UNESCO Honours Inca Roads: a pre and post-Columbian Marvel

UNESCO has granted world heritage status to the famous Qhapaq Nan road system, built by the Inca through six modern South American countries in the century before the Spanish conquest. Such a decision seems fitting given the crucial role of the Inca roads in both pre and post-Columbian history.

The Inca and their predecessors built modern roads across the most inhospitable terrain - many remain visible today
The Inca and their predecessors built modern roads across the most inhospitable terrain – many remain visible today

The Inca Empire was short-lived, only coming into fruition in the early 15th century after decades of alliances and battles for control over vast expanses of terrain. The rapid expansion of this empire prior to the Spanish arrival was largely precipitated by the road system developed over centuries across the Andes and which the Inca adopted with formidable gusto.

Perhaps the most significant feature of the road system was its ability to allow the Inca to exercise a remarkable degree of centralized control over a huge area stretching from their capital in Cuzco. It facilitated the role of the Kuraka, whereby regional guardians (kurakas) enforced the rule of the Sapa Inca whilst simultaneously protecting the norms and interests of the local people and redistributing resources accordingly. The lengthy, efficient road system enabled messengers to deliver commands from the centre, encouraging regional loyalty, which was enforced by the threat of military mobilization.

The Inca road network
The Inca road network

The Inca also pioneered the Mitmaq labour system. Through this, ethnic ‘outsiders’ were relocated from one part of the empire to another to prevent consolidated regional opposition to central rule. Again, without the sophisticated road system, such a ploy would have been difficult to enact.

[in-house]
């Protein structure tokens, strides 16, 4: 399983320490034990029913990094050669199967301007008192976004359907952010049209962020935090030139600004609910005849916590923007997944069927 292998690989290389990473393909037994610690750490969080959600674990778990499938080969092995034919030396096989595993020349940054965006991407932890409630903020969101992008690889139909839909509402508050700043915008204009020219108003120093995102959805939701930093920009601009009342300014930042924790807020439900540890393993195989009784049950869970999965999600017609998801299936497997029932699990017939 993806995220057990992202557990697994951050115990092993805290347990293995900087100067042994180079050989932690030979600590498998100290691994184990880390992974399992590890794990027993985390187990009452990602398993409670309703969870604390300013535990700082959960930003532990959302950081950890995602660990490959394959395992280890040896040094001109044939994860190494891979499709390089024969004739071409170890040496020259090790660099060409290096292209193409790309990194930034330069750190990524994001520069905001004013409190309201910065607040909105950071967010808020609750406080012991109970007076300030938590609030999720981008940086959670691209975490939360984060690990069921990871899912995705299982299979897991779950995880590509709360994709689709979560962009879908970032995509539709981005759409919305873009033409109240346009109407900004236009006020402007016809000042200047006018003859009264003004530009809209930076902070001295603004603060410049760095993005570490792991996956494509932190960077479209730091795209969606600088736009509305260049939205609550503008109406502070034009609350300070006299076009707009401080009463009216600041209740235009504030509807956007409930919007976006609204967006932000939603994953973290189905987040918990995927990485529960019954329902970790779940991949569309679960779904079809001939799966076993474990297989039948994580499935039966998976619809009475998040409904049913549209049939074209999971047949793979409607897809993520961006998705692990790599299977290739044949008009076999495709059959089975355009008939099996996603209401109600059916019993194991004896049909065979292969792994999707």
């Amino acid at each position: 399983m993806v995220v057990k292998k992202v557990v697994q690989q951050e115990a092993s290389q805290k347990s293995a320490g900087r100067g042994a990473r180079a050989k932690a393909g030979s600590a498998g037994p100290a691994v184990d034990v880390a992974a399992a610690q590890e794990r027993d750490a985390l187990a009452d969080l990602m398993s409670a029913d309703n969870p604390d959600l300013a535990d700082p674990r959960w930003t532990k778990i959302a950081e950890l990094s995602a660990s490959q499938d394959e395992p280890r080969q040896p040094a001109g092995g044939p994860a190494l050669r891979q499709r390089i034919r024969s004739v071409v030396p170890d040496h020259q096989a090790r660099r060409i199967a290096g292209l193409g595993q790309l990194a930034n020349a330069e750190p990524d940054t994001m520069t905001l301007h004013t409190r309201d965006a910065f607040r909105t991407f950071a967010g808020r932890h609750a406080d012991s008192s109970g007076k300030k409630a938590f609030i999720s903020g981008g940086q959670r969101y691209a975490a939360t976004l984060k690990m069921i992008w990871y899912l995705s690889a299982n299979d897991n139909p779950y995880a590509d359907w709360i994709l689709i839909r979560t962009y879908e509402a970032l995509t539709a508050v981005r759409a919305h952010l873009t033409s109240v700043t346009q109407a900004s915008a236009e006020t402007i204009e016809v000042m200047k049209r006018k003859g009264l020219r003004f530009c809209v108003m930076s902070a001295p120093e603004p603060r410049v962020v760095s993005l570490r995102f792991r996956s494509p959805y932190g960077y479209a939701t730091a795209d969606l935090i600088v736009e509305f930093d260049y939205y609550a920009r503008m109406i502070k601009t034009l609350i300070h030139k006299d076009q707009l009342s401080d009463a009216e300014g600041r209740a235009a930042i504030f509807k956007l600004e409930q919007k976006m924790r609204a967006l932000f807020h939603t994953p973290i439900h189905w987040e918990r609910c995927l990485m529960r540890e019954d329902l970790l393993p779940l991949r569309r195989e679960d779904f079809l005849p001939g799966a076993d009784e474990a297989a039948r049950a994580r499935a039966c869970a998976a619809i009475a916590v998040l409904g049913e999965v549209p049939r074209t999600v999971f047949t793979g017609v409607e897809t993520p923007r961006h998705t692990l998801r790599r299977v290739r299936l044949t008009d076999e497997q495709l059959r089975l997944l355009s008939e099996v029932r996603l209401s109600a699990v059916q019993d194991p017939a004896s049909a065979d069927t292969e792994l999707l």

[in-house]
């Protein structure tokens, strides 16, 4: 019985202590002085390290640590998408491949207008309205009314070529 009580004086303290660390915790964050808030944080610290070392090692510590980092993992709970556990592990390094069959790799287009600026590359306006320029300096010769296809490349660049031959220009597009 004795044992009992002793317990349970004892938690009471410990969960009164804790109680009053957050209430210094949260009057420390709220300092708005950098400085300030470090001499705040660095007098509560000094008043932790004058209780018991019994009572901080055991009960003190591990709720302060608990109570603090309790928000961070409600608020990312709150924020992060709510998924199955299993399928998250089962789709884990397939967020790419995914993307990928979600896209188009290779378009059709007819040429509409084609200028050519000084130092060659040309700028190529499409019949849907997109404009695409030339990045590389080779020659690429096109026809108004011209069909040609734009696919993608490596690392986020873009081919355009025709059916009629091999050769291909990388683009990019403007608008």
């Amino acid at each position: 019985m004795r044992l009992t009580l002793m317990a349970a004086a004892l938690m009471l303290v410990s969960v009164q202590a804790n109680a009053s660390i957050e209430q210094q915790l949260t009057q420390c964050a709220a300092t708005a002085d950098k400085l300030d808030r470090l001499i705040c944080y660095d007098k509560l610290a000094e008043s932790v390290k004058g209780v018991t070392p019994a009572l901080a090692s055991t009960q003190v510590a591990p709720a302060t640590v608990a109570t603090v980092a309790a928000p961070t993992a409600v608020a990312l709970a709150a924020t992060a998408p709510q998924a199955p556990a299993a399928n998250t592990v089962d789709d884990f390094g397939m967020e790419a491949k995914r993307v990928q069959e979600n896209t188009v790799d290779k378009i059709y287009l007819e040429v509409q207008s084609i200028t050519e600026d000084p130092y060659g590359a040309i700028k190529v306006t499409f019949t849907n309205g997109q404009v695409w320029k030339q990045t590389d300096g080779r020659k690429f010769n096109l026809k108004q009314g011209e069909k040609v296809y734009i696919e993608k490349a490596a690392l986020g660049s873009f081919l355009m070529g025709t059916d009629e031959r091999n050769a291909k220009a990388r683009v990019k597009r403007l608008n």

Of course the Spaniards would later make use of the Inca roads when they arrived in northern Peru under the command of Francisco Pizarro in 1528. By 1532 the stronghold of Cajamarca had fallen to the Europeans, followed by the capital Cuzco in 1533. With just a few hundred soldiers, Pizarro had conquered a large swathe of the well-resourced Inca Empire in five years.

Pizarro's small force, mounted horseback, overcame a mighty Inca army
Pizarro’s small force, mounted horseback, overcame a mighty Inca army

Employing horses to great tactical and psychological affect was a prime reason for the Spanish success and the Inca road network was a convenient provision for the conquerors, who did not have to face the tropical forests or daunting mountains that derailed similar European missions.

Not to be felled by their own system, the Inca made use of their famous roads to relocate large numbers of men and resources to the mountainous stronghold of Vilcabamba where a neo-Inca state persisted in rebelling against Spanish rule for decades to come.

Even now the Inca roads are a keen tourist attraction and hold fascinating archaeological secrets regarding the successive dynasties of Andean rulers whose crushing defeat at the hands of a group of Spanish bandits has not seen a diminishing of their reputation over the centuries.

Now, with UNESCO protection, further secrets will hopefully be revealed.


Author: Stefan Lang

An interested observer of current affairs, researcher and writer

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